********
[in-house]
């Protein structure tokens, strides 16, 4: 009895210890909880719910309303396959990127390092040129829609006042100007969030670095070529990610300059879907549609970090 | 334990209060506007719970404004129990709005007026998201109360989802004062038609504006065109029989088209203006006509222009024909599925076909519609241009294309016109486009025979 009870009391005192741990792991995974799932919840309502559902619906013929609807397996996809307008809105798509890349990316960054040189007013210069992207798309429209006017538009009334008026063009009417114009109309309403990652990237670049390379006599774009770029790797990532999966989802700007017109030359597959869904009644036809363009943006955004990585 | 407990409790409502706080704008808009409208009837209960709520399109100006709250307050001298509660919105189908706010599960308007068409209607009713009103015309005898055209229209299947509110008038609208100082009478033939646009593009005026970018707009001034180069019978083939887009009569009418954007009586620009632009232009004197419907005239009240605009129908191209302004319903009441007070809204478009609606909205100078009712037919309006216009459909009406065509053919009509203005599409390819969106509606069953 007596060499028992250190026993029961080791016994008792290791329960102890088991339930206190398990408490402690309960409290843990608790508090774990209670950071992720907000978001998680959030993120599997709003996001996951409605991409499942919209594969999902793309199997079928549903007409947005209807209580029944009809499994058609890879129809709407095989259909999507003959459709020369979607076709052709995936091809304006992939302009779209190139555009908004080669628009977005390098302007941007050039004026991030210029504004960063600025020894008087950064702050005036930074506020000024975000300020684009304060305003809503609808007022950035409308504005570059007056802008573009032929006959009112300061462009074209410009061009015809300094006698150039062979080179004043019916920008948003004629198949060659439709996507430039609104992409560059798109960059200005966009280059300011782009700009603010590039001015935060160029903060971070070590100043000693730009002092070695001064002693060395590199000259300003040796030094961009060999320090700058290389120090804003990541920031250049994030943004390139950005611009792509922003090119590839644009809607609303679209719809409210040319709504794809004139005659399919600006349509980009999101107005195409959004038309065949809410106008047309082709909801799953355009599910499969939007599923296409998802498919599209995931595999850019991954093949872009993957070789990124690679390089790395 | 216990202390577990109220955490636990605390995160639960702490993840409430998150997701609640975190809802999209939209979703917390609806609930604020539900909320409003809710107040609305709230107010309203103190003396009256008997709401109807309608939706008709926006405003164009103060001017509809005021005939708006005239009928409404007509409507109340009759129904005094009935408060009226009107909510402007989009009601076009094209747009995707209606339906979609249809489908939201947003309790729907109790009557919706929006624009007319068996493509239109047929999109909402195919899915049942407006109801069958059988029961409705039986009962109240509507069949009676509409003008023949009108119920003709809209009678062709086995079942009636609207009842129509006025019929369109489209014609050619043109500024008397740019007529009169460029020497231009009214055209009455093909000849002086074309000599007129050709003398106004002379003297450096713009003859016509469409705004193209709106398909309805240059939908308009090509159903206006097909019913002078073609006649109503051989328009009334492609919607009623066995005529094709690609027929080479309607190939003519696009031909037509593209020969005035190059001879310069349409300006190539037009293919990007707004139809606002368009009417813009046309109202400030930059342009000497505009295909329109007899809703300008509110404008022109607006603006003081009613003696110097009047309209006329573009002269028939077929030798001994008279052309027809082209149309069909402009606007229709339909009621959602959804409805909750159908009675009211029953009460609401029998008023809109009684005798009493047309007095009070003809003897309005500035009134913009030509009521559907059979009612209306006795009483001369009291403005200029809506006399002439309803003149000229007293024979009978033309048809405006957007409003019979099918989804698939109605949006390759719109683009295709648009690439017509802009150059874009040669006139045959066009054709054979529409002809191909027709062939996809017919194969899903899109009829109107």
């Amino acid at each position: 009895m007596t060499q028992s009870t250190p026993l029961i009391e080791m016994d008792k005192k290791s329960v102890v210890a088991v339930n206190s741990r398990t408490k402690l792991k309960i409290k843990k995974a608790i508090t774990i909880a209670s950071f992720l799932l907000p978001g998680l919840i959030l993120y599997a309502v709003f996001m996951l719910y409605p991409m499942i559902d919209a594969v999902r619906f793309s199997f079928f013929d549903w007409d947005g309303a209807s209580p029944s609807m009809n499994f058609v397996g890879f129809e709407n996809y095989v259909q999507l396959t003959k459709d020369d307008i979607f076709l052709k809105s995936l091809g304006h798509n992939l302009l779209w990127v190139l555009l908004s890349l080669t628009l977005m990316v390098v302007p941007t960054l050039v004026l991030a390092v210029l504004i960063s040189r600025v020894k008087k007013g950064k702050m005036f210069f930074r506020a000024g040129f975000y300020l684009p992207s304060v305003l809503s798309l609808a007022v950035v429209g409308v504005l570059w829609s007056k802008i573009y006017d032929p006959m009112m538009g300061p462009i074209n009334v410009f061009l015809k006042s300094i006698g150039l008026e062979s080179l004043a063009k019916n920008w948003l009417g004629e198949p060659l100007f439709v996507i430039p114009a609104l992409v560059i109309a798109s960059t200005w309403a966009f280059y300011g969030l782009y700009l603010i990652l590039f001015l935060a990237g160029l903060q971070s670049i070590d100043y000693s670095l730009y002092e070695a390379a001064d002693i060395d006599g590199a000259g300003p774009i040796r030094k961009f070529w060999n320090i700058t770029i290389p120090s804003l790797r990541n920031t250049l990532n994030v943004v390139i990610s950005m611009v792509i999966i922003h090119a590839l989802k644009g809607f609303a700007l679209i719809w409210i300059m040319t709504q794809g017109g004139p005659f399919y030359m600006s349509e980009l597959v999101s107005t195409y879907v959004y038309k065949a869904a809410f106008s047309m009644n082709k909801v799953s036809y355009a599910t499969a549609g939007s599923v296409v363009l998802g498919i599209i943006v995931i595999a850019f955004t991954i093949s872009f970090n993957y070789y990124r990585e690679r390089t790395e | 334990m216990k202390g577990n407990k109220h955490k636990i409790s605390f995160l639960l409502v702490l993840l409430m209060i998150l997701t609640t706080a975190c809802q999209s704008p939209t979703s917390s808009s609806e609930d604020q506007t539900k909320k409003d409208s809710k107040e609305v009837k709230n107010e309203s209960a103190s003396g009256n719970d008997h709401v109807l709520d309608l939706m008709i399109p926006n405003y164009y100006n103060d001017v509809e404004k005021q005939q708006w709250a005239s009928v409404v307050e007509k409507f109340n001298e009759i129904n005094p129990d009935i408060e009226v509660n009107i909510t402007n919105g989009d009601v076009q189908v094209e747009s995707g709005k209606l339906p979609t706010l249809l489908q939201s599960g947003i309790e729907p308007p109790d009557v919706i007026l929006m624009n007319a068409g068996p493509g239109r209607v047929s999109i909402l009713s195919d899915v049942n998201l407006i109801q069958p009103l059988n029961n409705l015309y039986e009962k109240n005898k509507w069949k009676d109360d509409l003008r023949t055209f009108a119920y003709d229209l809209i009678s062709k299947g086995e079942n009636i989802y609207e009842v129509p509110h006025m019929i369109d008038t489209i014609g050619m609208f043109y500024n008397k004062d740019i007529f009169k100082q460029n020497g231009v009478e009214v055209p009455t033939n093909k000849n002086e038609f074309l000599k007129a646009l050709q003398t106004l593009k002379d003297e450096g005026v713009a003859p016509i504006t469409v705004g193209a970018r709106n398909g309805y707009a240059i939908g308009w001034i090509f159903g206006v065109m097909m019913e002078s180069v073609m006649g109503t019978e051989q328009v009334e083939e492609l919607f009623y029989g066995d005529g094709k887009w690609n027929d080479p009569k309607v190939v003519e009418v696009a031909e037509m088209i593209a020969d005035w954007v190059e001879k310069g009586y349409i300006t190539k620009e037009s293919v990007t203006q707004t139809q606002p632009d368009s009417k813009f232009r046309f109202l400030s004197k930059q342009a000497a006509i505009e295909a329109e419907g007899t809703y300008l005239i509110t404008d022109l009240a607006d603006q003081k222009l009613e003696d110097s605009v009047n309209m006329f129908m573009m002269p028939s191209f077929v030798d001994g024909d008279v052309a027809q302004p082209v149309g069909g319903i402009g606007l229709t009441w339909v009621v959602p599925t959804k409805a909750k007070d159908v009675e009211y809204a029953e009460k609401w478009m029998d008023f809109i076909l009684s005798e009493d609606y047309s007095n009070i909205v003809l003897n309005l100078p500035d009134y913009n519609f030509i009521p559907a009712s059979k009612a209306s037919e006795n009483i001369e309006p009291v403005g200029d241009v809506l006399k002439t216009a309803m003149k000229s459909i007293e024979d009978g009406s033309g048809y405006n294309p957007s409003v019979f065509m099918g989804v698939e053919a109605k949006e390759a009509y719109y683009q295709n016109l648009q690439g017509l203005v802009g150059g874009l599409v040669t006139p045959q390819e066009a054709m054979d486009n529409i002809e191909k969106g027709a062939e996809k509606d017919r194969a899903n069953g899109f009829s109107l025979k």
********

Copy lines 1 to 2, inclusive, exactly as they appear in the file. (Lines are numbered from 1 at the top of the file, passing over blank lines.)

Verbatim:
[in-house]
């Protein structure tokens, strides 16, 4: 009895210890909880719910309303396959990127390092040129829609006042100007969030670095070529990610300059879907549609970090 | 334990209060506007719970404004129990709005007026998201109360989802004062038609504006065109029989088209203006006509222009024909599925076909519609241009294309016109486009025979 009870009391005192741990792991995974799932919840309502559902619906013929609807397996996809307008809105798509890349990316960054040189007013210069992207798309429209006017538009009334008026063009009417114009109309309403990652990237670049390379006599774009770029790797990532999966989802700007017109030359597959869904009644036809363009943006955004990585 | 407990409790409502706080704008808009409208009837209960709520399109100006709250307050001298509660919105189908706010599960308007068409209607009713009103015309005898055209229209299947509110008038609208100082009478033939646009593009005026970018707009001034180069019978083939887009009569009418954007009586620009632009232009004197419907005239009240605009129908191209302004319903009441007070809204478009609606909205100078009712037919309006216009459909009406065509053919009509203005599409390819969106509606069953 007596060499028992250190026993029961080791016994008792290791329960102890088991339930206190398990408490402690309960409290843990608790508090774990209670950071992720907000978001998680959030993120599997709003996001996951409605991409499942919209594969999902793309199997079928549903007409947005209807209580029944009809499994058609890879129809709407095989259909999507003959459709020369979607076709052709995936091809304006992939302009779209190139555009908004080669628009977005390098302007941007050039004026991030210029504004960063600025020894008087950064702050005036930074506020000024975000300020684009304060305003809503609808007022950035409308504005570059007056802008573009032929006959009112300061462009074209410009061009015809300094006698150039062979080179004043019916920008948003004629198949060659439709996507430039609104992409560059798109960059200005966009280059300011782009700009603010590039001015935060160029903060971070070590100043000693730009002092070695001064002693060395590199000259300003040796030094961009060999320090700058290389120090804003990541920031250049994030943004390139950005611009792509922003090119590839644009809607609303679209719809409210040319709504794809004139005659399919600006349509980009999101107005195409959004038309065949809410106008047309082709909801799953355009599910499969939007599923296409998802498919599209995931595999850019991954093949872009993957070789990124690679390089790395 | 216990202390577990109220955490636990605390995160639960702490993840409430998150997701609640975190809802999209939209979703917390609806609930604020539900909320409003809710107040609305709230107010309203103190003396009256008997709401109807309608939706008709926006405003164009103060001017509809005021005939708006005239009928409404007509409507109340009759129904005094009935408060009226009107909510402007989009009601076009094209747009995707209606339906979609249809489908939201947003309790729907109790009557919706929006624009007319068996493509239109047929999109909402195919899915049942407006109801069958059988029961409705039986009962109240509507069949009676509409003008023949009108119920003709809209009678062709086995079942009636609207009842129509006025019929369109489209014609050619043109500024008397740019007529009169460029020497231009009214055209009455093909000849002086074309000599007129050709003398106004002379003297450096713009003859016509469409705004193209709106398909309805240059939908308009090509159903206006097909019913002078073609006649109503051989328009009334492609919607009623066995005529094709690609027929080479309607190939003519696009031909037509593209020969005035190059001879310069349409300006190539037009293919990007707004139809606002368009009417813009046309109202400030930059342009000497505009295909329109007899809703300008509110404008022109607006603006003081009613003696110097009047309209006329573009002269028939077929030798001994008279052309027809082209149309069909402009606007229709339909009621959602959804409805909750159908009675009211029953009460609401029998008023809109009684005798009493047309007095009070003809003897309005500035009134913009030509009521559907059979009612209306006795009483001369009291403005200029809506006399002439309803003149000229007293024979009978033309048809405006957007409003019979099918989804698939109605949006390759719109683009295709648009690439017509802009150059874009040669006139045959066009054709054979529409002809191909027709062939996809017919194969899903899109009829109107």